Phyllis' frequent urinations (polyuria) probably are causing her thirst and other symptoms. These symptoms and the fact that her mother and uncle were diabetics suggested that this woman might have diabetes melli-tus. Indeed, polyuria, polyphagia (frequent eating), and polydipsia (frequent drinking)— the "three P's"—are cardinal symptoms of diabetes mellitus. The fasting hyperglycemia (blood glucose concentration of 150 mg/dl) confirmed the diagnosis of diabetes mellitus. This abnormally high fasting blood glucose is too low to result in glycosuria. She could have glycosuria after meals, however, which
would be responsible for her polyuria. The oral glucose tolerance test further confirmed the diagnosis of diabetes mellitus, and the observations that this condition appeared to have begun in middle age and that it was not accompanied by ketosis and ketonuria suggested that it was type 2 diabetes mellitus. This being the case, she could increase her tissue sensitivity to insulin by diet and exercise. If this failed, she could probably control her symptoms with drugs that increase the tissue sensitivity to the effects of insulin.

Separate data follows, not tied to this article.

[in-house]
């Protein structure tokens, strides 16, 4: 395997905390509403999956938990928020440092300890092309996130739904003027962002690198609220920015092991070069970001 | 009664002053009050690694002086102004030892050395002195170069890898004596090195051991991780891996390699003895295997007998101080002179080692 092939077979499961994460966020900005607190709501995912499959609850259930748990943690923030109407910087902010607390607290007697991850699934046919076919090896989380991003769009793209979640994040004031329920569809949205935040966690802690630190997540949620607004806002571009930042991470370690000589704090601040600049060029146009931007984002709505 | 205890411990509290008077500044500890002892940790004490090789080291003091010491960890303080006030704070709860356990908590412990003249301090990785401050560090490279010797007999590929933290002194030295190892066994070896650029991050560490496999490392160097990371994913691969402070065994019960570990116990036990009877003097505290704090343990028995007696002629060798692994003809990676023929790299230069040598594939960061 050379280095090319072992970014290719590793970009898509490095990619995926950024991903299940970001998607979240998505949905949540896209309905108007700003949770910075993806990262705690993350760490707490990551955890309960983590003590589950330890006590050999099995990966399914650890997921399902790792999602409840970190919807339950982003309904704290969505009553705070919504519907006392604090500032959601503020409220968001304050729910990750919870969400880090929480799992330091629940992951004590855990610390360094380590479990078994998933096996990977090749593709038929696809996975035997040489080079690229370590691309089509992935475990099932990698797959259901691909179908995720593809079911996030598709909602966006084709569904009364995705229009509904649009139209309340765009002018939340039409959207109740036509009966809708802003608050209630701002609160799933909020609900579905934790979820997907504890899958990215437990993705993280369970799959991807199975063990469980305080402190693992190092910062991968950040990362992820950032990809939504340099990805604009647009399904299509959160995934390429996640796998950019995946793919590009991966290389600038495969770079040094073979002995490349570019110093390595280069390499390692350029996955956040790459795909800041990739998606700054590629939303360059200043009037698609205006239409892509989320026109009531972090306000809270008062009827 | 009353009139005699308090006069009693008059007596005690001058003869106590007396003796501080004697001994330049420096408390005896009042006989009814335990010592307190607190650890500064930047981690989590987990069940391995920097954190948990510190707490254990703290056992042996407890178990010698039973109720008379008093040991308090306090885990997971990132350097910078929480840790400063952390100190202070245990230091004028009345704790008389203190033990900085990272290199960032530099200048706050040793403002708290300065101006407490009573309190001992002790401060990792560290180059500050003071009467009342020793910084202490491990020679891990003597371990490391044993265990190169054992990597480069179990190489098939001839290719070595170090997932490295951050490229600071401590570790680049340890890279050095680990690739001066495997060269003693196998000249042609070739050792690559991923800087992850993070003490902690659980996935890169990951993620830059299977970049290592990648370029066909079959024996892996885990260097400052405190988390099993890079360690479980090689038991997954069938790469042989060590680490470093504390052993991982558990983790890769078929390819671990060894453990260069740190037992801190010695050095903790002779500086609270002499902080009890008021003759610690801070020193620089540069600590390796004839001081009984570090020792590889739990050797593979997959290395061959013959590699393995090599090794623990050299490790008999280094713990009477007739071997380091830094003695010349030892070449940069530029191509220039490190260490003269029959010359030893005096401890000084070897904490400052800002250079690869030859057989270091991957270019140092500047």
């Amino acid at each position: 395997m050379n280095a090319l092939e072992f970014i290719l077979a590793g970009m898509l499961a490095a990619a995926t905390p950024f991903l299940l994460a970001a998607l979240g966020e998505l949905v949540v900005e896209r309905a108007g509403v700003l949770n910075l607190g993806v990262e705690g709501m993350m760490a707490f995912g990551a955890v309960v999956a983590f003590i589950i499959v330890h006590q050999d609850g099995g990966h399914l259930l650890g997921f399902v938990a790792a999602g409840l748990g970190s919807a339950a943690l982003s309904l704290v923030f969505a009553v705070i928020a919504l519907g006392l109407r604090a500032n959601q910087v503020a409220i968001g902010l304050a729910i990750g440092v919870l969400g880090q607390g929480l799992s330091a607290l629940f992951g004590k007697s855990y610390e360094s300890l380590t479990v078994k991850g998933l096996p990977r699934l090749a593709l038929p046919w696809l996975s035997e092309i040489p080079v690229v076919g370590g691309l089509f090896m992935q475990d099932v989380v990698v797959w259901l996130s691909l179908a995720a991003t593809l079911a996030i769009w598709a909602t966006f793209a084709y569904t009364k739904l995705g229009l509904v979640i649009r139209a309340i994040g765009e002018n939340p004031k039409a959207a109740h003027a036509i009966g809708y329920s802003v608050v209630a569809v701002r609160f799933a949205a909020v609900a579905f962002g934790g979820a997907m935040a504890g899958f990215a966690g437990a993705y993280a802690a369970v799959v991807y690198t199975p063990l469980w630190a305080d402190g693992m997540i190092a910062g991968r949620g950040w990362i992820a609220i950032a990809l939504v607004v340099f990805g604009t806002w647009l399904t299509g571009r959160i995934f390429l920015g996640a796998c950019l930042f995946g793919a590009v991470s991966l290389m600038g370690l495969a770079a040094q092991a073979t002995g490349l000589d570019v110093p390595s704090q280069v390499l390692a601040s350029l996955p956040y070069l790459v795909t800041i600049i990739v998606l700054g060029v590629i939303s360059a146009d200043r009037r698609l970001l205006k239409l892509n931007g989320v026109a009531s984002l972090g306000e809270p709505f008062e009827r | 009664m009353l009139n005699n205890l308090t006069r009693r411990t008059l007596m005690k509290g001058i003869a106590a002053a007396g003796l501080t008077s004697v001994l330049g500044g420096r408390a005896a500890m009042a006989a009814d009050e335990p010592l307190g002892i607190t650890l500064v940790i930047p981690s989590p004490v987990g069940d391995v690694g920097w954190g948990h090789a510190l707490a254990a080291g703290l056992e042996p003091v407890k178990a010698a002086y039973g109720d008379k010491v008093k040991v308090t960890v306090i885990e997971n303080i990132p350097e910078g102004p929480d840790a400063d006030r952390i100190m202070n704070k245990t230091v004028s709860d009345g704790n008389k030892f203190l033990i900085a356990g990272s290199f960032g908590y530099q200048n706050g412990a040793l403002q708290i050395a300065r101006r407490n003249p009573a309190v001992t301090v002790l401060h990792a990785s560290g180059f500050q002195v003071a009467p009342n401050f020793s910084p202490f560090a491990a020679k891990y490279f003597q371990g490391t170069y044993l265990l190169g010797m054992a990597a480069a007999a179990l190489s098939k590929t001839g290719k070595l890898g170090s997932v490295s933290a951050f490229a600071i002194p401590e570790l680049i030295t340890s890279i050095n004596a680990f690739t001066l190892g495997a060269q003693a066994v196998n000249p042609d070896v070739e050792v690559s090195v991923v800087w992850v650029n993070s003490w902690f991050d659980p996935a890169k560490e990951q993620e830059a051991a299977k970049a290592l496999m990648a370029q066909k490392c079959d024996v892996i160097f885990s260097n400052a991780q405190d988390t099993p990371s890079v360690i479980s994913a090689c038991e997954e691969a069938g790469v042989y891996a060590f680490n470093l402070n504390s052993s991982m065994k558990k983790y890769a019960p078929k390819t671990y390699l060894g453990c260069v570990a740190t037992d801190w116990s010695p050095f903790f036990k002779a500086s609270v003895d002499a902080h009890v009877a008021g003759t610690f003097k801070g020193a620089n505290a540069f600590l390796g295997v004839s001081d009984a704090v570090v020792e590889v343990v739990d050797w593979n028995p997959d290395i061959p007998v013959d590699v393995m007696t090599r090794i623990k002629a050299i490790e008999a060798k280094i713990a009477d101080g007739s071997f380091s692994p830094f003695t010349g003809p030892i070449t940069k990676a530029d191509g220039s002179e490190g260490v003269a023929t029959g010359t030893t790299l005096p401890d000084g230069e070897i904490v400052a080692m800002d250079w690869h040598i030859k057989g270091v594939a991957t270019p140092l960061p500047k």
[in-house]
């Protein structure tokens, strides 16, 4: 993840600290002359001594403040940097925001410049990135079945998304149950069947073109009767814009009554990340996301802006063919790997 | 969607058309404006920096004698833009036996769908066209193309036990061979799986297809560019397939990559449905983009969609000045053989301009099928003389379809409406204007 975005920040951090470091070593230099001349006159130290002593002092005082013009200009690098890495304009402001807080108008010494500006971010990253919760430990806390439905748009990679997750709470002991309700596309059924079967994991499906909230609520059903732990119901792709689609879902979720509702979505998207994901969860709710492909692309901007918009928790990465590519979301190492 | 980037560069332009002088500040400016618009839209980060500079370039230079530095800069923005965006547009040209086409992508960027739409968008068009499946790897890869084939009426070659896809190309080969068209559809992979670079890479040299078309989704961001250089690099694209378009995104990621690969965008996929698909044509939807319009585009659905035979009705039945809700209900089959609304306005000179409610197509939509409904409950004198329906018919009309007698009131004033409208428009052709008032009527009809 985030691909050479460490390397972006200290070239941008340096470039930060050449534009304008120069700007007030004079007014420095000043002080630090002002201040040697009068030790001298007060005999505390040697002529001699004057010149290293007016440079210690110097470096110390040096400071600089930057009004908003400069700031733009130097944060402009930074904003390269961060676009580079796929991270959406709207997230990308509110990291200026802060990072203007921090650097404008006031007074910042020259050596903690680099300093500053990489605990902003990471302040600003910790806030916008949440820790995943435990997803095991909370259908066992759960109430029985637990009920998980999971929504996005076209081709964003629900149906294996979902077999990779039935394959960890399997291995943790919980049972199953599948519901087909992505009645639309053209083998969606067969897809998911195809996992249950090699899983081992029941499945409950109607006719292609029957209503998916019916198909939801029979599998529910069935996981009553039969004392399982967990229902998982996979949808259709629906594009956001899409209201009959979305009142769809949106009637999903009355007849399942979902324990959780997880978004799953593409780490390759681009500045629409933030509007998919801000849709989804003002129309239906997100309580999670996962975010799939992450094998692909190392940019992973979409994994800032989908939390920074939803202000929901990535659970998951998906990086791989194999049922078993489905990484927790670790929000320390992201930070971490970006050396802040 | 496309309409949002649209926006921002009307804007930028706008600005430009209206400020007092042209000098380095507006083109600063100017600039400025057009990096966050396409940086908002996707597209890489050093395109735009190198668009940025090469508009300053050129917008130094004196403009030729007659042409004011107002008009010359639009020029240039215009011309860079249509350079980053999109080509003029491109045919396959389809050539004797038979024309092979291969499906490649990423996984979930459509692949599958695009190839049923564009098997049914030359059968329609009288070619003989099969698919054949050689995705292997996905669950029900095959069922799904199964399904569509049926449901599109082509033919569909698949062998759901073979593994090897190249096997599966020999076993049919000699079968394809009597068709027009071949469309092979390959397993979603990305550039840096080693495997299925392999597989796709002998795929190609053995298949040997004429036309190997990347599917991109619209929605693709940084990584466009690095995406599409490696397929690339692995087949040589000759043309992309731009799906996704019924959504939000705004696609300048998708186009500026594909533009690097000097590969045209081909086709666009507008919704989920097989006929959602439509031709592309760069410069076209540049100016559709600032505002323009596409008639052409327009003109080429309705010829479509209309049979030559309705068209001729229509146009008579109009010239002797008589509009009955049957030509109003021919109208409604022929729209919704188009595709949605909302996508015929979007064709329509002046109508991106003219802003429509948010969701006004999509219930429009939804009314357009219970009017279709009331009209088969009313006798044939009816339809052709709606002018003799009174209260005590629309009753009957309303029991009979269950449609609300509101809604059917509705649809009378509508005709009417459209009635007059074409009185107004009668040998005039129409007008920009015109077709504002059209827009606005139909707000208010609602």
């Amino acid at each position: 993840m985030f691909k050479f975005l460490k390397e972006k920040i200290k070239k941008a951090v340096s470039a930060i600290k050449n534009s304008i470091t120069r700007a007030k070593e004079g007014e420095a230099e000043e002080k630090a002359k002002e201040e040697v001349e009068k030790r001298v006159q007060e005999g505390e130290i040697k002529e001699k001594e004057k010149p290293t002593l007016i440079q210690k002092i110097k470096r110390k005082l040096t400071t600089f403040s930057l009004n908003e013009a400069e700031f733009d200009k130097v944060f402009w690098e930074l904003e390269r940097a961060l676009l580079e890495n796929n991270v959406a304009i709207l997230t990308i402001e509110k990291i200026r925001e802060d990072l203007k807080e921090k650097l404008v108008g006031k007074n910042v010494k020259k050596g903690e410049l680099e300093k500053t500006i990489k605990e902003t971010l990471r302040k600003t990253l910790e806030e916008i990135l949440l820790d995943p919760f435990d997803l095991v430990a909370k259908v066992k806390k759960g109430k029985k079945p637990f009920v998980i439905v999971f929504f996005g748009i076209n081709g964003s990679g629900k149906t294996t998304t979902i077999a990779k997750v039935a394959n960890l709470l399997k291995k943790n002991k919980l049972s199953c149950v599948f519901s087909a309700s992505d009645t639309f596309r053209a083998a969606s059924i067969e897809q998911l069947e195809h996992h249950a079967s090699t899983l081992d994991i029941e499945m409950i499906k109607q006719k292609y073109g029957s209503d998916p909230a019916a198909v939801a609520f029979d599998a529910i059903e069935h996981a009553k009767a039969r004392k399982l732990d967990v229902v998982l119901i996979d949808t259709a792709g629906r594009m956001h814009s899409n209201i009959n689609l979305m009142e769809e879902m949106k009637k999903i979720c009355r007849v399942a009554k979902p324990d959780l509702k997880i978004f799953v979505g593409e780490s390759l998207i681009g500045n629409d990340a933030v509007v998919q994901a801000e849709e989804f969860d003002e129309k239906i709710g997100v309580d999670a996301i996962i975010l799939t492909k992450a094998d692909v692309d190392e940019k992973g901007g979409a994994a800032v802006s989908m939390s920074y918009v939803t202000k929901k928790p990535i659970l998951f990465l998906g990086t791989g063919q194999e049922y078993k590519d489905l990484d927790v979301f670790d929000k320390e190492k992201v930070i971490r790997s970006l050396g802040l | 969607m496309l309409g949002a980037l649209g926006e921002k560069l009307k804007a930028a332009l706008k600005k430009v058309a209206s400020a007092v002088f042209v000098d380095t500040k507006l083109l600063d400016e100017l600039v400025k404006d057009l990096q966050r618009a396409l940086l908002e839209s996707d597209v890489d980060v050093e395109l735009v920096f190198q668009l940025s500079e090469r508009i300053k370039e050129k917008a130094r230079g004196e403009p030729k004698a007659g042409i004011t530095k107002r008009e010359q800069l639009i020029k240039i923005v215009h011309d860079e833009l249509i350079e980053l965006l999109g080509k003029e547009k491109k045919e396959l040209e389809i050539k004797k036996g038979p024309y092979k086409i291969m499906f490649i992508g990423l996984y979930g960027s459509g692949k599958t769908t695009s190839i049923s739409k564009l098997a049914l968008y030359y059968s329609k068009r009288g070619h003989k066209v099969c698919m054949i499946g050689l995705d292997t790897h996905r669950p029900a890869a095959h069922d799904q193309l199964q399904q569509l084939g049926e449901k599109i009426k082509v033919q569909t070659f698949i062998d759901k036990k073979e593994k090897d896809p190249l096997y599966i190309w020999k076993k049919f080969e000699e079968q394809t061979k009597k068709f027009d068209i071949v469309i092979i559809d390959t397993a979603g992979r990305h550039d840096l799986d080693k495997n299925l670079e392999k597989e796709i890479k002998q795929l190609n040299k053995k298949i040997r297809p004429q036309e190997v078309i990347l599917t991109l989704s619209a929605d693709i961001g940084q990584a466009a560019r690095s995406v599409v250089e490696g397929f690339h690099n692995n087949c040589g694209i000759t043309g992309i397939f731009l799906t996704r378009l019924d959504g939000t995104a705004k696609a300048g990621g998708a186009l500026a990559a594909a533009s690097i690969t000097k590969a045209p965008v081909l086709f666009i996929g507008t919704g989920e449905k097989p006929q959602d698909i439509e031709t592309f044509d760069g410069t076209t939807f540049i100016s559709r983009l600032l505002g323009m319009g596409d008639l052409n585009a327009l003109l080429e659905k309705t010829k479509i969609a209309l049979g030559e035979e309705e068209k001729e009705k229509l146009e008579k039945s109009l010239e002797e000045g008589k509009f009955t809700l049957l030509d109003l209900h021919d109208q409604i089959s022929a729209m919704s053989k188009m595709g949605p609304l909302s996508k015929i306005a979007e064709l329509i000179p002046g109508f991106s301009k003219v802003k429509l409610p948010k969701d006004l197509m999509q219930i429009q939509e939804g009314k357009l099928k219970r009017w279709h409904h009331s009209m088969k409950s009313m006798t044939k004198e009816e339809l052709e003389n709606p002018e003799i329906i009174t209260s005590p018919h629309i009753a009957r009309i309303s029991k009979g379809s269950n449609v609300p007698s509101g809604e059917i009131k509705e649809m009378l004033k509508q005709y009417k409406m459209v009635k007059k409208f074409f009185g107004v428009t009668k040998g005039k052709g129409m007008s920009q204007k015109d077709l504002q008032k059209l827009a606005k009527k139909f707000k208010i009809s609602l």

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Diabetes is a disease that affects the way your body uses food. Normally, your body converts sugars, starches and other foods into a form of sugar called glucose. Your body uses glucose for fuel. The cells receive the glucose through the bloodstream. They then use insulin a hormone made by the pancreas to absorb the glucose, convert it into energy, and either use it or store it for later use. Learn more...